Tuesday, November 20, 2012

Old Dogs, New Tricks: Teaching Myself to be an Online DM

This last Thursday, I ran my first session over G+ hangouts using the Roll20 app, my first session DMing an online game since the (very) early days of MapTool back in 2006 or '7 or something. Not unsurprisingly, my DMing skills as they apply to online gaming have atrophied since then. To be honest, I hadn't really thought about how different DMing via the internet would be different than DMing live, and so every time I ran up against something that I didn't expect, it sort of freaked me out.

Dear Jez Gordon, WATCH THIS MOVIE!
Every DM I've ever met (or Judge or GM or Storyteller or whatever your preferred term is) started off as a "live gaming" DM. That is, he or she began by running games in person with the players in the same room rather than on the other end of the internet somewhere, anywhere. There's a degree of gaming performance that DMs develop as they hone their craft, things they look for in their players' responses, methodologies of speech and action that help them moderate the story the group is telling together and react to their players' actions and (sometimes) even thoughts. In short, every DM develops a set of tools that he or she uses to move the story along and help make the fun happen (or set up the fun for the players to kill or be killed by, however you want to look at it).

A dungeon organizer; note: not a person
Our individual toolboxes are things that we develop as a form of short hand to allow us to be effective DMs without having to over-prepare or over-think what we're doing. They allow us to DM at an even keel and in a natural, organic way without skipping a beat. They, rather than any other bit of rules knowledge or even (usually) scenario design, are what make us Dungeon Masters rather than just Dungeon Organizers.

Google calls this a "kinesthetic DM"
I'm what you might call a "kinesthetic narrator" in that I'm always moving, always doing. I point to things on maps. I draw on those maps with the wet-erase markers to illustrate tiny points. I stand up and walk around, gesticulating wildly. I do all the voices (the trick is to vary cadence of speech as much as accent or voice-y-ness). I've never been an actor, but for me, DMing is a performance. I like to look my players in the eye to catch the hidden meaning of "does it work?" or whatever they're experimenting with in the dungeon. These are the tools that I have taught myself to use while DMing to accomplish my goals.

And guess what.

They don't work online.

None of them.

(Well, maybe the "do all the voices" part, but I didn't get a chance to do that one.)

And so, I've got to work to develop some new tricks, a new toolbox to short-hand my way into being an effective DM online. I'm not one for drawn-out pronouncements of "new, ongoing article series," and so I'd like to not do so here, but I think that, whenever I come up with a new trick or shortcut for my online toolbox, I'll write about it here in hopes of saving someone out there some time. Any time. Right, so here's the first one I've come up with.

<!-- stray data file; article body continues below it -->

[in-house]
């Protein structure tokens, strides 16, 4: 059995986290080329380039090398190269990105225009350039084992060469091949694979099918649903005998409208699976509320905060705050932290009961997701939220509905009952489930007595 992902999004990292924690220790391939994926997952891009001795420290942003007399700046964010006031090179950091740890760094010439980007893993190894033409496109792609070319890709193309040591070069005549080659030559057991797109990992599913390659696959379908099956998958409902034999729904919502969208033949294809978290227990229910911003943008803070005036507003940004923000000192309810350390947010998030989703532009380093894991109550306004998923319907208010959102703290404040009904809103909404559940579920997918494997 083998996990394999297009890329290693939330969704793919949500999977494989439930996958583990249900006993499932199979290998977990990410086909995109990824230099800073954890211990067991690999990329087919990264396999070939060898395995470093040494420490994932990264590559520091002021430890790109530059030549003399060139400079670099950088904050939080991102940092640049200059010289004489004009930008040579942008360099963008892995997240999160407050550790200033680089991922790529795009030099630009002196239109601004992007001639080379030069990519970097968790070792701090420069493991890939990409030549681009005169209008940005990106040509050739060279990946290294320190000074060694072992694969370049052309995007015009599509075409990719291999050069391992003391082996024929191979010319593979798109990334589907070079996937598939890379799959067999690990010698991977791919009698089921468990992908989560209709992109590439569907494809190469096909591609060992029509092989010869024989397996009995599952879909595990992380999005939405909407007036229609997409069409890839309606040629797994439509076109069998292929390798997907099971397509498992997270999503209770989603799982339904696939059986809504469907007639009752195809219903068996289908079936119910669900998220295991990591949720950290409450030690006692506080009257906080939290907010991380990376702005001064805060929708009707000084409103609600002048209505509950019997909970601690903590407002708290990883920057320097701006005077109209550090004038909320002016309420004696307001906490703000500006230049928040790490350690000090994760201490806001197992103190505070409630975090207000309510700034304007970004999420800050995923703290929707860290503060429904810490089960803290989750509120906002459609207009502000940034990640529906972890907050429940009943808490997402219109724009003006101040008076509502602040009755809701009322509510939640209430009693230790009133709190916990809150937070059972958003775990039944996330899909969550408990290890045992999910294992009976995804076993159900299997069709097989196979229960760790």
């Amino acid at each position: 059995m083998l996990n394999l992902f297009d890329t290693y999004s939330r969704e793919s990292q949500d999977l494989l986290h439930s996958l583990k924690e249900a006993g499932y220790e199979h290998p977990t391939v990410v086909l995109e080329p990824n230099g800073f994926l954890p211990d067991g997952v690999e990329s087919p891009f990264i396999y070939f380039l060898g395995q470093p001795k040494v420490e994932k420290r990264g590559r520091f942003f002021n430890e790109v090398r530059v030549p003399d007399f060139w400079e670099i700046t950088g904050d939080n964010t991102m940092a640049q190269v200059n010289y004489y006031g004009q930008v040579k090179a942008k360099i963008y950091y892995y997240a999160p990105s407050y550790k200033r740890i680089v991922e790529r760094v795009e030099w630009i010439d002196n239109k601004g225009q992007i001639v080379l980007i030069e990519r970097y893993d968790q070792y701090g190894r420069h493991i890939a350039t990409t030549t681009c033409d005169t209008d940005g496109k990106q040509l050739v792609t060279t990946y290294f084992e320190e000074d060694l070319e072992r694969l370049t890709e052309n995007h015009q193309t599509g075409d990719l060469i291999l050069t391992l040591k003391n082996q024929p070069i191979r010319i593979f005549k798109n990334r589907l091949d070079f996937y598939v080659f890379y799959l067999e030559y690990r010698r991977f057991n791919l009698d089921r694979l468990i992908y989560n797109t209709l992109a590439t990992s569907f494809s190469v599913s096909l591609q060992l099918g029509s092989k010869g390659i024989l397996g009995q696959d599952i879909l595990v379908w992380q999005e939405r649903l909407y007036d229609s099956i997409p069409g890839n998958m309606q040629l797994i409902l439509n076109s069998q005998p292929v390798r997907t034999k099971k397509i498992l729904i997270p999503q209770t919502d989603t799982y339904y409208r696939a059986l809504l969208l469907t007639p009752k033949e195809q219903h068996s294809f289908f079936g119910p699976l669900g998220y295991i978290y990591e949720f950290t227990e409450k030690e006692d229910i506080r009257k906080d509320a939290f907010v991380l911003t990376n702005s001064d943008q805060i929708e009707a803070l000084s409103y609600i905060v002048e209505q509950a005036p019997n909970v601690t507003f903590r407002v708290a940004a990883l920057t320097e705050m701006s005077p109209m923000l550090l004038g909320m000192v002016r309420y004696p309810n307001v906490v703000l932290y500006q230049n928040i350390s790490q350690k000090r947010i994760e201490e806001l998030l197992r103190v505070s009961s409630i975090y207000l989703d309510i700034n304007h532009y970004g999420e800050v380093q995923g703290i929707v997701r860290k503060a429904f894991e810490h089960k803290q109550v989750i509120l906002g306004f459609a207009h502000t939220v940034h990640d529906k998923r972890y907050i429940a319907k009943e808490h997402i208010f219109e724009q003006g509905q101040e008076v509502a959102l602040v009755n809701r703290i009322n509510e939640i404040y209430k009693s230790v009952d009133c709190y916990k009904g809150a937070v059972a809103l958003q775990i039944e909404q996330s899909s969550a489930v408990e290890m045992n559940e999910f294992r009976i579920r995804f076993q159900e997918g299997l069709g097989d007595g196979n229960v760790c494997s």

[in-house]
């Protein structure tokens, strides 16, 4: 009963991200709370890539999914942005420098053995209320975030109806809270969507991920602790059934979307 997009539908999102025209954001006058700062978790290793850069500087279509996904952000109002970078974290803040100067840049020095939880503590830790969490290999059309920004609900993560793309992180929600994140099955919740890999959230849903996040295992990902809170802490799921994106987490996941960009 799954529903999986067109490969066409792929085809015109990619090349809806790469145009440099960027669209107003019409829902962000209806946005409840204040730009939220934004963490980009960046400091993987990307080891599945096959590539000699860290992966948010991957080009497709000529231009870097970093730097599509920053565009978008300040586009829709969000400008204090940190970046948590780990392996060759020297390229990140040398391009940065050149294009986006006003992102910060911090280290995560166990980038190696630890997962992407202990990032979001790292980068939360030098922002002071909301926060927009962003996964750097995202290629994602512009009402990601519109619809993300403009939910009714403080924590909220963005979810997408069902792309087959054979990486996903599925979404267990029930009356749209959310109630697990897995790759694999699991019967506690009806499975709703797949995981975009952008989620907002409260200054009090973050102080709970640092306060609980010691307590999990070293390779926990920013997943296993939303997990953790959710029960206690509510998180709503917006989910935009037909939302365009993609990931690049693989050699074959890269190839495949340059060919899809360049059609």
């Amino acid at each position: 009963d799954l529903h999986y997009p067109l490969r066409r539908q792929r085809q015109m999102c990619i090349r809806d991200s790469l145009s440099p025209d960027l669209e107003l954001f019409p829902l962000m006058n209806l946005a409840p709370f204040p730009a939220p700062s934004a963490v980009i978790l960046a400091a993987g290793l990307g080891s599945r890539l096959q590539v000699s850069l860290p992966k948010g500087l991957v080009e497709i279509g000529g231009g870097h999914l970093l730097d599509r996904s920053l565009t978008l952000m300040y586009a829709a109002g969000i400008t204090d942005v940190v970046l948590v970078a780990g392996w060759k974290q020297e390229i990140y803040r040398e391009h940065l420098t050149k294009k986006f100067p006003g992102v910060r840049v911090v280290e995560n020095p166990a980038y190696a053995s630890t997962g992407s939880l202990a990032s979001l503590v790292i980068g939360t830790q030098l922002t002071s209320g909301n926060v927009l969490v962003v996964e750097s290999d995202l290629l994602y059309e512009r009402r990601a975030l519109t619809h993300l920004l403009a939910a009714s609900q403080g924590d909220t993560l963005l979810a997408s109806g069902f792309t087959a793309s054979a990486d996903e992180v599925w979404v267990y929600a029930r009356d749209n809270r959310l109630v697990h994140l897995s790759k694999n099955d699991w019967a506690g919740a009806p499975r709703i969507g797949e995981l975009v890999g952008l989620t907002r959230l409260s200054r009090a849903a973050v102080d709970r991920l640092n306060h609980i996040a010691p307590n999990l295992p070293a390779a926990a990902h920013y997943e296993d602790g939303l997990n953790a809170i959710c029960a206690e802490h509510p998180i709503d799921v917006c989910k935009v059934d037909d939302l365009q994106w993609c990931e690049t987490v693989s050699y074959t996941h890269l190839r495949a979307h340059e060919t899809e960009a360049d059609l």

Don't Fear "Boxed Text"

Maybe you call it "read aloud text," but I call it "boxed text" because it's more readily understood than "canned text" ("canned" in the sense of "canned laughter"). Normally, I won't use it. Or rather, I use it as a... well, not even really a guide, more like a signpost pointing me toward the things that the writers thought were important enough about the area to talk about. So, I take what they've given (or not given) and add the details I want to add, point out the things I want to point out (usually literally, as in "this thing is here and that thing is there and the trippy music is coming from over here) and sometimes gesticulate in particular manners that I believe will get across a specific kinetic or tactile or whatever detail ("like clammy damp and cold" while I grip my forearms to demonstrate the ickiness).

Fucking terrifying
In the middle of our Thursday session, I realized that I was trying to show my players stuff by pointing to it on my monitor. Yep, by pointing to it. On my monitor. With my finger.

That doesn't work.

I found myself talking with my hands, gesticulating explosions, violence, dramatic actions and all sorts of stuff that ended up being, as it comes to pass, completely off camera.

That doesn't work either.

Right, so I needed a way to get across details completely and fully without missing anything and so everybody knows what I'm talking about. It may be training wheels or a stop-gap measure for now, but boxed text just might be the right answer. From here on out (or at least until I find new shortcuts to replace wild gesticulation and here here here-pointing), it'll be boxed text for every keyed area within reason. Reduction of confusion, no missing details and a hopefully more stream-lined gaming experience. At the cost of using a crutch that I thought I was done with back in middle school.